‘We can’t fail the vaccine stage’, opposition leader warns
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‘We can’t fail the vaccine stage’, opposition leader warns

Credit: Belga

“We can’t fail the vaccine stage,” warned François De Smet, president of DéFI (a francophone political party), on La Première ahead of an interministerial public health conference today.

“If we fail the vaccine stage, if we are below the 60 to 70% of people who are vaccinated, it will not be effective and we will remain in this in-between period” of going in and out of lockdown. “And since we screwed up the testing and the tracing, we can be worried,” De Smet warned.

The inter-ministerial health committee scheduled for Wednesday could define the vaccination strategy for Belgium, while several orders for vaccines have already been placed by the federal government.

De Smet said he hopes “that all the inhabitants of this country will have the right to a vaccine of the same quality” and calls on all the parties and active forces in the country to engage in “a pro-vaccine campaign.”

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“The vaccination policy is unfortunately once again very complicated,” he lamented. “The federal government is responsible for orders and authorisations, the regions for vaccination of the over-18s, and the communities are responsible for prevention. We are typically facing a Belgian challenge.”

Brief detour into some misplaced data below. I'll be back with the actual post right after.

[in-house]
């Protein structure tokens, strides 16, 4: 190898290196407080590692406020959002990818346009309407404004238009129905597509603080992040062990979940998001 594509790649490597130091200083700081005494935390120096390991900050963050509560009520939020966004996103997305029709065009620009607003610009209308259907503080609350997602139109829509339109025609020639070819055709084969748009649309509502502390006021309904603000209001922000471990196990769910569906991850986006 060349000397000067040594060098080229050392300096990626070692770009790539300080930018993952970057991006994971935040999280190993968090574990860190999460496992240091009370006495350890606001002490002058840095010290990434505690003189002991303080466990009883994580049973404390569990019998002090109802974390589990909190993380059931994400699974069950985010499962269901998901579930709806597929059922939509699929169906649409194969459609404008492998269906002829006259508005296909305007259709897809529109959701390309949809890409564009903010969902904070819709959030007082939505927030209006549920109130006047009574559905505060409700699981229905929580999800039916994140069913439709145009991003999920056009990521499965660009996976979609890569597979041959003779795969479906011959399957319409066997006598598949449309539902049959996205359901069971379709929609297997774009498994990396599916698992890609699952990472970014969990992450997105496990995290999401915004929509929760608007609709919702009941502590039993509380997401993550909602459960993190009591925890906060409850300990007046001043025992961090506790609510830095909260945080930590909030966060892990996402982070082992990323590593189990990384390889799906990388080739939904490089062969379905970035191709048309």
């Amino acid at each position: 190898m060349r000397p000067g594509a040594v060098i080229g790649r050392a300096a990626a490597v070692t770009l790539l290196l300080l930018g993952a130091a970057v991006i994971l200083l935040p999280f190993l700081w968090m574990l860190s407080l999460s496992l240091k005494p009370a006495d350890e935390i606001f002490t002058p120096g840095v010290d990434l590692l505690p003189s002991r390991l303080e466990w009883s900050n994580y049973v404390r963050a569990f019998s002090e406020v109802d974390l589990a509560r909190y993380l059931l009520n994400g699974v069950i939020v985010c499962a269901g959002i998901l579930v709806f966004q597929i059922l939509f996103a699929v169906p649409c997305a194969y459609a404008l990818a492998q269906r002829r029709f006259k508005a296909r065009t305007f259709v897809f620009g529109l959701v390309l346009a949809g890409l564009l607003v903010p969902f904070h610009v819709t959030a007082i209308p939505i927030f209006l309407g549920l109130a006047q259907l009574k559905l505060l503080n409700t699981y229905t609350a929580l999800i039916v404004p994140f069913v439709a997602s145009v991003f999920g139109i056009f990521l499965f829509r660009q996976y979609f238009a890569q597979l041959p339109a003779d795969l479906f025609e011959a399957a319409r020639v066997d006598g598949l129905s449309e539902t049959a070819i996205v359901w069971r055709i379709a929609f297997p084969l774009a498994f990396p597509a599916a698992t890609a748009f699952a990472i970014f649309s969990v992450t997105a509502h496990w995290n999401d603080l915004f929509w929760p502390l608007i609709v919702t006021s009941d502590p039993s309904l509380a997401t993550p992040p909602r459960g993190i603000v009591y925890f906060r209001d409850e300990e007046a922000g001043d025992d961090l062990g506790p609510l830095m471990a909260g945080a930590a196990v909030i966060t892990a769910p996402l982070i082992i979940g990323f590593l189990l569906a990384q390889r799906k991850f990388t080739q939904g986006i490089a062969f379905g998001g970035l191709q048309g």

The DéFI president also was critical towards francophone liberal leader Georges-Louis Bouchez and socialist leader Paul Magnette, both of whom alluded to a relaxation of the measures for the Christmas holidays, while Prime Minister Alexander De Croo assured that Belgium’s rules won’t change again this year.

In De Smet’s opinion, Bouchez and Magnette are “doing more harm than good” by making such statements.

“One of the few certainties we have about this virus is that intergenerationality, spending time with the family, is the best propagator,” he continued. “If we don’t want to catch a third wave, we absolutely must not give false hope and stay, for the Christmas holidays, on this hard line.”

Jason Spinks
The Brussels Times